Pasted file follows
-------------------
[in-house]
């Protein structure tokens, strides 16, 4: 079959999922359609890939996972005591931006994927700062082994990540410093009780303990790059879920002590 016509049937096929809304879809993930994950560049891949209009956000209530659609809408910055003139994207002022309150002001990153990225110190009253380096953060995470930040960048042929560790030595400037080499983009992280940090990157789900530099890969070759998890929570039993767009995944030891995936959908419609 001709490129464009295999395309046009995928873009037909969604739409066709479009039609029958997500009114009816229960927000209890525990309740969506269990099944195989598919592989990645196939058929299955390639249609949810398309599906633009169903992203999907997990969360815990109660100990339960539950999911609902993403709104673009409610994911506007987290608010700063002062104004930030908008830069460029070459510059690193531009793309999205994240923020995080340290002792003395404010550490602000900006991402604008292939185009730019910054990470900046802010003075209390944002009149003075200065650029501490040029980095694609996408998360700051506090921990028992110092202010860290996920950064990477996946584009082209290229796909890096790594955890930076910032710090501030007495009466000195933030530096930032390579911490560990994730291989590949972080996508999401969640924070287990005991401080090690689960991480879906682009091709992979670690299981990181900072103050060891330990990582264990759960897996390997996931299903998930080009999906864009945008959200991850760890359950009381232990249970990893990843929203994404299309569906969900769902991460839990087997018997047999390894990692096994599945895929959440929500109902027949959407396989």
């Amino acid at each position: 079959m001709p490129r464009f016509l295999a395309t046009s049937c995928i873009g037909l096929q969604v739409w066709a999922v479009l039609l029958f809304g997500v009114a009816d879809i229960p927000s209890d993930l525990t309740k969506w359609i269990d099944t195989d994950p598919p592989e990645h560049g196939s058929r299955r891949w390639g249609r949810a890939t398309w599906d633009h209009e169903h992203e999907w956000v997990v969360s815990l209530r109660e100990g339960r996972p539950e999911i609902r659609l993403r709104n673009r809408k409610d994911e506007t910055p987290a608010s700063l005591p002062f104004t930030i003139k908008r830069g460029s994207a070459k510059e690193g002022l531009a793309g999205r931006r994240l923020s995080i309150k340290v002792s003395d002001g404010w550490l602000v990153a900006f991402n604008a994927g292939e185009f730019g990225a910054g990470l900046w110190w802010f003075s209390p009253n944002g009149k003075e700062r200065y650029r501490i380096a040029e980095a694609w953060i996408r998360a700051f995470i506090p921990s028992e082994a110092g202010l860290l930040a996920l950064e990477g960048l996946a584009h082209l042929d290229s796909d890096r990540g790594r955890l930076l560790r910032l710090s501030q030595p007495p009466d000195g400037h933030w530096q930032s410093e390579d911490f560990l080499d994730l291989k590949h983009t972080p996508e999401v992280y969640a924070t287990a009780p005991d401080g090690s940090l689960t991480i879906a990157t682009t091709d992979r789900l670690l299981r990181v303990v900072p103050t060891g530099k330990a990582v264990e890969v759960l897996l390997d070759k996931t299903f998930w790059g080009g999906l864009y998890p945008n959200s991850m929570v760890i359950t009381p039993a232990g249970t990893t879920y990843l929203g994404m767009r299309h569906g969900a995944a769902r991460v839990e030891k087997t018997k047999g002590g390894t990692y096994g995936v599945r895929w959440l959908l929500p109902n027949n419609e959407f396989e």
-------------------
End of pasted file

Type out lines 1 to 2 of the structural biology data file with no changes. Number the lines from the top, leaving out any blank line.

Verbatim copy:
[in-house]
């Protein structure tokens, strides 16, 4: 079959999922359609890939996972005591931006994927700062082994990540410093009780303990790059879920002590 016509049937096929809304879809993930994950560049891949209009956000209530659609809408910055003139994207002022309150002001990153990225110190009253380096953060995470930040960048042929560790030595400037080499983009992280940090990157789900530099890969070759998890929570039993767009995944030891995936959908419609 001709490129464009295999395309046009995928873009037909969604739409066709479009039609029958997500009114009816229960927000209890525990309740969506269990099944195989598919592989990645196939058929299955390639249609949810398309599906633009169903992203999907997990969360815990109660100990339960539950999911609902993403709104673009409610994911506007987290608010700063002062104004930030908008830069460029070459510059690193531009793309999205994240923020995080340290002792003395404010550490602000900006991402604008292939185009730019910054990470900046802010003075209390944002009149003075200065650029501490040029980095694609996408998360700051506090921990028992110092202010860290996920950064990477996946584009082209290229796909890096790594955890930076910032710090501030007495009466000195933030530096930032390579911490560990994730291989590949972080996508999401969640924070287990005991401080090690689960991480879906682009091709992979670690299981990181900072103050060891330990990582264990759960897996390997996931299903998930080009999906864009945008959200991850760890359950009381232990249970990893990843929203994404299309569906969900769902991460839990087997018997047999390894990692096994599945895929959440929500109902027949959407396989």